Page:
Accordingly among the several objects of this invention may be noted the provision of an improved unloader valve assembly for automatically reducing the pressure at the outlet manifold of a fluid pump or compressor after it has stopped and before restarting the pump or compressor; the provision of an improved combination unloader and check valve assembly wherein the unloading function occurs after engagement of the check valve with its seat; the provision of a combination unloader and check valve assembly wherein flutter caused -by surges of pressure entering the valve is substantially reduced, thereby reducing friction and wear on the valve assembly; the provision of an improved unloader check valve wherein vibration caused by pressure surges entering the valve are dampened, and such a valve wherein the unloading function and seating of the check valve is delayed a short time increment after stopping of a pump or compressor supplying fluid to the valve; the provision of an improved unloader check valve wherein` the unloading and check valve functions are coordinated for preventing unloading while the check valve is opened or for opening the check valve while the unloading mechanism is opened; the provision of an improved unloader check valve by means of which moisture condensed during compression of gas is discharged through the valve; the provision of an improved unloader valve usable with or without a check valve; the provision of an unloader valve with a low pressure drop through the valve; and the provision of an improved unloading check valve assembly which is reliable, easy to assemble and can be produced economically. Other objects and features will `be in part apparent and in part pointed out hereinafter.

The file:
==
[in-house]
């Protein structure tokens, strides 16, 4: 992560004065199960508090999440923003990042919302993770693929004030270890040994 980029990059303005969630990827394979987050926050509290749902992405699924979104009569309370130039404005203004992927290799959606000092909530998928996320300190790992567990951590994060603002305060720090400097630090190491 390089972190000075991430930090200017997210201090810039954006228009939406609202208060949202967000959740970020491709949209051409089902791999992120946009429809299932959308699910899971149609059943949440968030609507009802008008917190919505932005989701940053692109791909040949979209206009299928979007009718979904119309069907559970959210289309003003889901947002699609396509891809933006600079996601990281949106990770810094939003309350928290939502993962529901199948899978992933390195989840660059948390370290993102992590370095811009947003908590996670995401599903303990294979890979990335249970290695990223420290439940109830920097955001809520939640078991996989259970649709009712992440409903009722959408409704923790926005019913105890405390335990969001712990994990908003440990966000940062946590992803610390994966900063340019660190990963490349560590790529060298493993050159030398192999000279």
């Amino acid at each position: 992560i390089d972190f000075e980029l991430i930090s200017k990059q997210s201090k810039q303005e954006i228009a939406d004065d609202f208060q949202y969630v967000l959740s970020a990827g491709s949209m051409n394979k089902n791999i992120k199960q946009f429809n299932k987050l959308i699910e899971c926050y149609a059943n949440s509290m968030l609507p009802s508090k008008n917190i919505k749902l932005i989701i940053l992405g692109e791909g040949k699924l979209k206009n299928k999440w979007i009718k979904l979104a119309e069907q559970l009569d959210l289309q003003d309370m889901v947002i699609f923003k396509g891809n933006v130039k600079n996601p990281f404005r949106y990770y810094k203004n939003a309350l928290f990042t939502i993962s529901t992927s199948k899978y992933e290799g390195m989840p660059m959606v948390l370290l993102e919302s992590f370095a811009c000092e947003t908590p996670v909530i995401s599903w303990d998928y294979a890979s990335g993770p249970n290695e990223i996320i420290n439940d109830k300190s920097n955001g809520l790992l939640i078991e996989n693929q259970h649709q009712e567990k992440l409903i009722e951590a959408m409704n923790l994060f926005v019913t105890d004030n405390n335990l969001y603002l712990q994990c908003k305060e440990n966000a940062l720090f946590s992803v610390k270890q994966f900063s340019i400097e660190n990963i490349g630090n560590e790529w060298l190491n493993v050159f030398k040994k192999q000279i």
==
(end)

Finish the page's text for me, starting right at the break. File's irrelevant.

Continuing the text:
The invention accordingly comprises the constructions hereinafter described, the scope of the invention being indicated in the following claims.
In the accompanying drawings, in which several of various possible embodiments of the invention are illustrated,
FIG. 1 is a longitudinal cross section taken on line 1-1 of FIG. 4 of an unloader check valve assembly of this invention showing the check valve closed and the unloader open;
FIG. 2 is a view similar to FIG. l showing the unloader closed and the check valve open;
FIG. 3 is an exploded view on a smaller scale of the valve of FIGS. 1 and 2;